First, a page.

Many health and fitness companies know that federal and state laws prohibit unfair or deceptive practices, including false advertising. But many still have the mistaken impression that they can freely post testimonials from their products’ users without running afoul of false advertising laws. After all, the thought goes, the company is merely relaying its customers’ opinions and experiences, not making general statements of a product’s effects.
Although facially plausible, this view is not consistent with false advertising law. By way of background, Section 12 of the Federal Trade Commission Act prohibits “false advertisement” for food, drugs, devices, services, or cosmetics. “False advertisement” is defined as an advertisement that is “misleading in a material respect.” 15 U.S.C. 55(a)(1). “Misleading” includes not only misrepresenting a product, but making claims about a product that are not supported by credible evidence. This is especially true of health claims, where federal law requires supporting “competent and reliable” scientific evidence.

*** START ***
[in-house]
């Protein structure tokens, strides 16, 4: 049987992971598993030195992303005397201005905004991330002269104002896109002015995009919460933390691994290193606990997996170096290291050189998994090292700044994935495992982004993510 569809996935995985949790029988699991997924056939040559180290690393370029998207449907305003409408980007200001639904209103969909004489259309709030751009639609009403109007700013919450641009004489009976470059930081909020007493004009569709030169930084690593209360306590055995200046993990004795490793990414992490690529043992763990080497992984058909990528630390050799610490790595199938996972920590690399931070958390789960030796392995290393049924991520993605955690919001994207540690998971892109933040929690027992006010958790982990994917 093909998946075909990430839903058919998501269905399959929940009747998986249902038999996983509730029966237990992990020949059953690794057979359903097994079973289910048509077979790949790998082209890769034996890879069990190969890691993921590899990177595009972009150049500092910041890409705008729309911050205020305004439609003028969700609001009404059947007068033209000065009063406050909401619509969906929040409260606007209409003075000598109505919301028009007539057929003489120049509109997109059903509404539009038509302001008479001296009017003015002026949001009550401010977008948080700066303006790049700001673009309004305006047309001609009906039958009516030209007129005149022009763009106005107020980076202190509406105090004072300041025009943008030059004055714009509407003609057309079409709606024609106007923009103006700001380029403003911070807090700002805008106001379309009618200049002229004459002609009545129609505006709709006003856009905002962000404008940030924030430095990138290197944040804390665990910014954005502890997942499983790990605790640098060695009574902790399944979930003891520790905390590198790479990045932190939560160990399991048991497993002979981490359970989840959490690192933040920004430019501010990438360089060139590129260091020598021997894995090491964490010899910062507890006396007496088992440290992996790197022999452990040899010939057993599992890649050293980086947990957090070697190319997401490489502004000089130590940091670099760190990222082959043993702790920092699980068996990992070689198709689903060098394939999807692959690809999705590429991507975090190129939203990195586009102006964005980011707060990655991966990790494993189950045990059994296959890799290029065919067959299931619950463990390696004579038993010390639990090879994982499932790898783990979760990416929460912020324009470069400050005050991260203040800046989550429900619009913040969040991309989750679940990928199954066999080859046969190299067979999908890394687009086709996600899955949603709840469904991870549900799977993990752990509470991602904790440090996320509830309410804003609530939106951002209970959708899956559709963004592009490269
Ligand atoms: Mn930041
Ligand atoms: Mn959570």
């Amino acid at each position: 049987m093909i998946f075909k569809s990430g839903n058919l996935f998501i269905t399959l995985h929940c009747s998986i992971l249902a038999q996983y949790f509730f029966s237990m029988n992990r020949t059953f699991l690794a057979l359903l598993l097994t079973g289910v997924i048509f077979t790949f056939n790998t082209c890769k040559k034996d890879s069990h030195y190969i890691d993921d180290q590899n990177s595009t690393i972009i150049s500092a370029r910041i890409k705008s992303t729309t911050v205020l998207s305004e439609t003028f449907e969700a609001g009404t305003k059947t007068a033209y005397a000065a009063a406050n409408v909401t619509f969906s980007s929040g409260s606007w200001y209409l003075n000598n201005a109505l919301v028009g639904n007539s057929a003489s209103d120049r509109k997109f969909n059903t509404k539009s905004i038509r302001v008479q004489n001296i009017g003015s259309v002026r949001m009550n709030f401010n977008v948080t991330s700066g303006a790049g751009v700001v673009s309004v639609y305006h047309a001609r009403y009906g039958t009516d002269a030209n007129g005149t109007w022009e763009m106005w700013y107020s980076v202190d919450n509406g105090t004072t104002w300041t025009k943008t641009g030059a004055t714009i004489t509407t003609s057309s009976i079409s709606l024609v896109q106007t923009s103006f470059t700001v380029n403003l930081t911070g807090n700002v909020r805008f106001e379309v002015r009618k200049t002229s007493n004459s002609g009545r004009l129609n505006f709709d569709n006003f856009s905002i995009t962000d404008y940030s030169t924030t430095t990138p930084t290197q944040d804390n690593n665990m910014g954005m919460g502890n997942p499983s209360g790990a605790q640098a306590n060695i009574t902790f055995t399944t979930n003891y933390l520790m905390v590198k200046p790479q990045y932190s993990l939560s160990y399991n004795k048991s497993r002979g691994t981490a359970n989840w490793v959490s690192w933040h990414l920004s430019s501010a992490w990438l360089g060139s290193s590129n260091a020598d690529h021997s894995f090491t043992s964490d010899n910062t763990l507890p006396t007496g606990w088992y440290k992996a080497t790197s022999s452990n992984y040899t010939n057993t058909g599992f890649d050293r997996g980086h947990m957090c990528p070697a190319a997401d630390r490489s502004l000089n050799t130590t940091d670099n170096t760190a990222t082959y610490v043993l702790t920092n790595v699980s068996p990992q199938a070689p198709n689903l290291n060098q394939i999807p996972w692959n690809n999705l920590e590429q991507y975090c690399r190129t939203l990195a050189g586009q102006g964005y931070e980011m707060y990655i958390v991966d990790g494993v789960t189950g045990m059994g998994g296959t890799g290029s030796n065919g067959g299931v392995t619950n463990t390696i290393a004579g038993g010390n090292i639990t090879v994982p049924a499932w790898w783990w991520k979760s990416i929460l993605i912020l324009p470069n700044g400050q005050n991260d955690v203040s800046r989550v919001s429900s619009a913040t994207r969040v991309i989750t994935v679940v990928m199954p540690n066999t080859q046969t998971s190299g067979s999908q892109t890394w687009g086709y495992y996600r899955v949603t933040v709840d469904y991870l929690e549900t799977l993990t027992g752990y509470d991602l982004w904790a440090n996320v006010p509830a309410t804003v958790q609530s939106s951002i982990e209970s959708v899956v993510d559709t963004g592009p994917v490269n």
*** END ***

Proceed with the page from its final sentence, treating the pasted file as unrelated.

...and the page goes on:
These same standards apply to testimonials; an endorsement or testimonial cannot convey an express or implied representation that the advertiser itself could not make. 16 C.F.R. 255.1(a). More colloquially, an advertiser cannot make unsubstantiated claims by hiding behind testimonials making the same claims. If the advertiser has no competent and reliable scientific evidence that its product cures cancer, it cannot publish a testimonial by John Doe stating that the product cured his cancer. Continue Reading